Saturday, December 7, 2013

Reading Plan - Non-Fiction - Beyond Magenta: Transgender Teens Speak Out by Susan Kuklin

As part of my reading plan I try to read widely in many different genres. I look for titles that I think may be popular and under recognized. I'm not looking for best sellers but for the next surprising read. Yesterday I received a package of forthcoming books from Candlewick and Beyond Magenta: Transgender Teens Speak Out by Susan Kulkin caught my eye. I've long been fascinated by questions of gender.

When I was in first grade I spent a long time in the pediatric surgical ward of Fitzsimmons Army Hospital. I had appendicitis that was initially diagnosed as "the flu" and ended up at death's door until my mom called a civilian pediatrician who was willing to see me on a Sunday. He sent me to the hospital, with a police escort who met us en route, as he didn't think I should wait for an ambulance. At the hospital, a surgeon who had operated on Dwight D. Eisenhower removed my ruptured appendix. Then, I ended up with peritonitis and developed a nearly fatal penicillin allergy. I was there for what I remember as months but was probably only weeks. There was a boy there who had been operated on to turn him into a girl. It was horrifying. After that experience I had recurring nightmares for more than three decades. I often thought about that boy who had been turned into a girl and wondered what had happened to him.

Because of this experience I was fascinated by stories of transgender people. Luna, an outstanding novel  by Julie Anne Peters was the first book dealing with the issue I found. I also found great empathy in reading Parrotfish by Ellen Wittlinger and I am J by Cris Beam.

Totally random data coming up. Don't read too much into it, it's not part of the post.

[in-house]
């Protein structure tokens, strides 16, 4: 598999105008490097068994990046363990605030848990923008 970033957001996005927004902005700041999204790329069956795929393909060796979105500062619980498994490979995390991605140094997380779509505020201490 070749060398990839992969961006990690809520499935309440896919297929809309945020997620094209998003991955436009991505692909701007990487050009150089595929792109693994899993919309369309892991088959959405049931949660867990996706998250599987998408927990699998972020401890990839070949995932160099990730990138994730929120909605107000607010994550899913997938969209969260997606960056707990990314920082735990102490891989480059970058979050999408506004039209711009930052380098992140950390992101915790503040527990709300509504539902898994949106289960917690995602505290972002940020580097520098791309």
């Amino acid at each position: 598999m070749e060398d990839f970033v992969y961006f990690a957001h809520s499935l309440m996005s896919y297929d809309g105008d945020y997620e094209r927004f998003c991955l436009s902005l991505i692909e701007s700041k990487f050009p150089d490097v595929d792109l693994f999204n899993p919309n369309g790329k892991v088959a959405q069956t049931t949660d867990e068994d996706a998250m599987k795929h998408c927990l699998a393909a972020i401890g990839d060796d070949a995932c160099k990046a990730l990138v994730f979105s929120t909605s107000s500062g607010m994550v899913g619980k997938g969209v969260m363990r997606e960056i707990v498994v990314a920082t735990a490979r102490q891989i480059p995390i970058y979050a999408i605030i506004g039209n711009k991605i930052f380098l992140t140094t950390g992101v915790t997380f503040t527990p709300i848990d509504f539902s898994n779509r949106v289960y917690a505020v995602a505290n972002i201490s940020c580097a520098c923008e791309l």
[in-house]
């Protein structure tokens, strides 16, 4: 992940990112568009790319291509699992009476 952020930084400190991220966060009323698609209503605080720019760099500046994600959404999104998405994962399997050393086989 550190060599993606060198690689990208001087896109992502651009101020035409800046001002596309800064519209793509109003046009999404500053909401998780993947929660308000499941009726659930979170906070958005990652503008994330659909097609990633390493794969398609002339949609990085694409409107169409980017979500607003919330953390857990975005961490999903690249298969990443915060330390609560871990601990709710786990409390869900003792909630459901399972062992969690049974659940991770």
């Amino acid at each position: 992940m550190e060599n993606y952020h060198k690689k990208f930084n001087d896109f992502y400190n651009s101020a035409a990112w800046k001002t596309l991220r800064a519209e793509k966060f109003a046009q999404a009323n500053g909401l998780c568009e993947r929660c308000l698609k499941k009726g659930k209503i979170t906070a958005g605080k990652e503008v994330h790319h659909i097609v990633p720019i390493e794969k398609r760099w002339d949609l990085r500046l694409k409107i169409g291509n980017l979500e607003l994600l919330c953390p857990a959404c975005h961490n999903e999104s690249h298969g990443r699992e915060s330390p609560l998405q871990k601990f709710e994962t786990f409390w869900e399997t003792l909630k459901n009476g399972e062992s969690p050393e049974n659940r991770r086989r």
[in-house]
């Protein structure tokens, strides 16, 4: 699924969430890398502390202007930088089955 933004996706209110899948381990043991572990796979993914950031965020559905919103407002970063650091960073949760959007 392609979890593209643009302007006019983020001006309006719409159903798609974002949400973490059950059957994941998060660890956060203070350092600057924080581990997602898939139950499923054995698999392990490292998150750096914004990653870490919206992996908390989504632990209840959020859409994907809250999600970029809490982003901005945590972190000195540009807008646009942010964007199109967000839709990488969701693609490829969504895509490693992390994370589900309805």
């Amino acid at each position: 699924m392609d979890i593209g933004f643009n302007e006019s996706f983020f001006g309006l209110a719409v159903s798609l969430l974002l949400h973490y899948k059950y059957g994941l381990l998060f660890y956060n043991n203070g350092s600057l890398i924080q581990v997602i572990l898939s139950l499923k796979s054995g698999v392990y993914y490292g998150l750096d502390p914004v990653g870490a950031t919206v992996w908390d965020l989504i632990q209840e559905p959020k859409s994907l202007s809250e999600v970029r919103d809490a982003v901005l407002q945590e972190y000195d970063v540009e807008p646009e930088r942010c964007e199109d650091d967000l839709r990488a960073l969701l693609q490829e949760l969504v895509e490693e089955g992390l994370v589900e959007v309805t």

For me, I think the appeal of these stories is seeing into the lives of people who feel different, who don't fit into the narrow roles sometimes assigned to us and deciding to claim who they are.

Beyond Magenta does a terrific job of this. Kulkin has entered the lives of seven very diverse teens to tell their stories. Some are people born in the wrong bodies, or born with indeterminable genders (I think that was probably the deal with the boy I met in the hospital who has so haunted me), or are a a little of both commonly recognized genders, or a person who doesn't want to be identified by a gender at all. Kulkin's striking and insightful photographs add another dimension to the stories of these young people who are figuring out who they are in a world that is not always friendly to them.

This compelling book is a sensitive and fascinating look into the lives of these teens.

As part of a readers'  advisor reading plan, non-fiction is important because sometimes readers become fascinated by a topic and want more information, it gives the readers' advisor concrete information on the topic helping to discern the best or most reliable fiction on a topic. It also gives on a broader knowledge base.

This book will be out in February 2014. ISBN: 978-0-7636-5611-9.

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